US President Barack Obama expressed skepticism on Monday that setting up a no-fly zone in Syria or other major US military action could save lives or tip the balance against the regime of Syrian President Bashar al-Assad.
Speaking to PBS television, Obama said critics urging bold intervention failed to understand there was no simple solution and “if you set up a no-fly zone, that you may not be actually solving the problem.”
Obama’s deputies last week announced plans to arm the Syrian opposition after the administration concluded the al-Assad regime had resorted to using chemical weapons.
The US president has been accused by some lawmakers of dithering over Syria, but Obama warned of a litany of dangers associated with direct military action — repeating his determination not to be drawn into another ground war in the Middle East. Responding to calls to shut down Syria’s combat aircraft with US air power, Obama said “the fact of the matter is for example, 90 percent of the deaths that have taken place haven’t been because of air strikes by the Syrian Air Force.”
“Syrian Air Force isn’t particularly good. They can’t aim very well,” he said, adding that most of the action was taking place “on the ground.”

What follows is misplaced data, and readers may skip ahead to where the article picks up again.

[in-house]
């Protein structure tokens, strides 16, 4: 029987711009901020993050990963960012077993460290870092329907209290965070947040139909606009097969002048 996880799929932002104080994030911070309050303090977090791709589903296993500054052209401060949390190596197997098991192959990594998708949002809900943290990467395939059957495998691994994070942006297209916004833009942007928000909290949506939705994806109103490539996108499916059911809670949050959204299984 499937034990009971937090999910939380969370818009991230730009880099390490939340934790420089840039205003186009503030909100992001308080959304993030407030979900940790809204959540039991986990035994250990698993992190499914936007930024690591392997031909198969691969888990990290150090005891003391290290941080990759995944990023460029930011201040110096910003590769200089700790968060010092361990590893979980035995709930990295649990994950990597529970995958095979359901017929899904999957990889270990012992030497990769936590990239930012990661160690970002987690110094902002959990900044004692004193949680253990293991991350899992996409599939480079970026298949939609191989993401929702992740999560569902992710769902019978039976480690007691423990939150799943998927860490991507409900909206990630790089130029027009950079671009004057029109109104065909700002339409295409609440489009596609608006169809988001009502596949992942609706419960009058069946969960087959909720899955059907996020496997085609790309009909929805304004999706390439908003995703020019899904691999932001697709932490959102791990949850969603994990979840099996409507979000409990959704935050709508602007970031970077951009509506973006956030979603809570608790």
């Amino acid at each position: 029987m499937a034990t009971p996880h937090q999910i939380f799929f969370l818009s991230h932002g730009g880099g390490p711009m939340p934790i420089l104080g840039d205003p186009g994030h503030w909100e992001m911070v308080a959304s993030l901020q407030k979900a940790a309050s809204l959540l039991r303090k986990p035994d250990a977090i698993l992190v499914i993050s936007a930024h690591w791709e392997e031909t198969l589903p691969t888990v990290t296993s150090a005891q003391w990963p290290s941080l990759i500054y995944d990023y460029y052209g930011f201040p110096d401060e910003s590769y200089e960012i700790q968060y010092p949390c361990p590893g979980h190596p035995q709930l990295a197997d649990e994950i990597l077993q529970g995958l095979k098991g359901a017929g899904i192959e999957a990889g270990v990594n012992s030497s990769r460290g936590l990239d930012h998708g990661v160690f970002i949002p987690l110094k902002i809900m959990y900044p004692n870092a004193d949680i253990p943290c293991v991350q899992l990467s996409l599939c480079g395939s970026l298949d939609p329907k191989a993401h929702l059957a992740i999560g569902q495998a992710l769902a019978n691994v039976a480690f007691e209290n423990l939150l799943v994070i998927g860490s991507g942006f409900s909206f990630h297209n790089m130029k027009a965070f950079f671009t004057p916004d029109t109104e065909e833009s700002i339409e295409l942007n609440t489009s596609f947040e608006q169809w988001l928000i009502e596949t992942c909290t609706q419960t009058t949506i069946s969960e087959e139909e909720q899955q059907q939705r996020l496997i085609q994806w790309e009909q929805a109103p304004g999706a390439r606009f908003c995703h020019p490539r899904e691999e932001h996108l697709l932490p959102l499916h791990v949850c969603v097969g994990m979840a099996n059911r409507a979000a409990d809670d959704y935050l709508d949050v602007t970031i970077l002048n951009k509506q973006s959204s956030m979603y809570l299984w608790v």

On a possible “humanitarian corridor” to safeguard civilians in areas controlled by the opposition, Obama said such a step would require bombing raids that could carry unintended consequences, including triggering more civilian deaths.
“Or if you set up a humanitarian corridor, are you in fact committed not only to stopping aircraft from going that corridor, but also missiles? And if so, does that mean that you then have to take out the armaments in Damascus and are you prepared then to bomb Damascus? And what happens if there’s civilian casualties?” he said in an interview recorded before he departed for a G8 summit in Northern Ireland.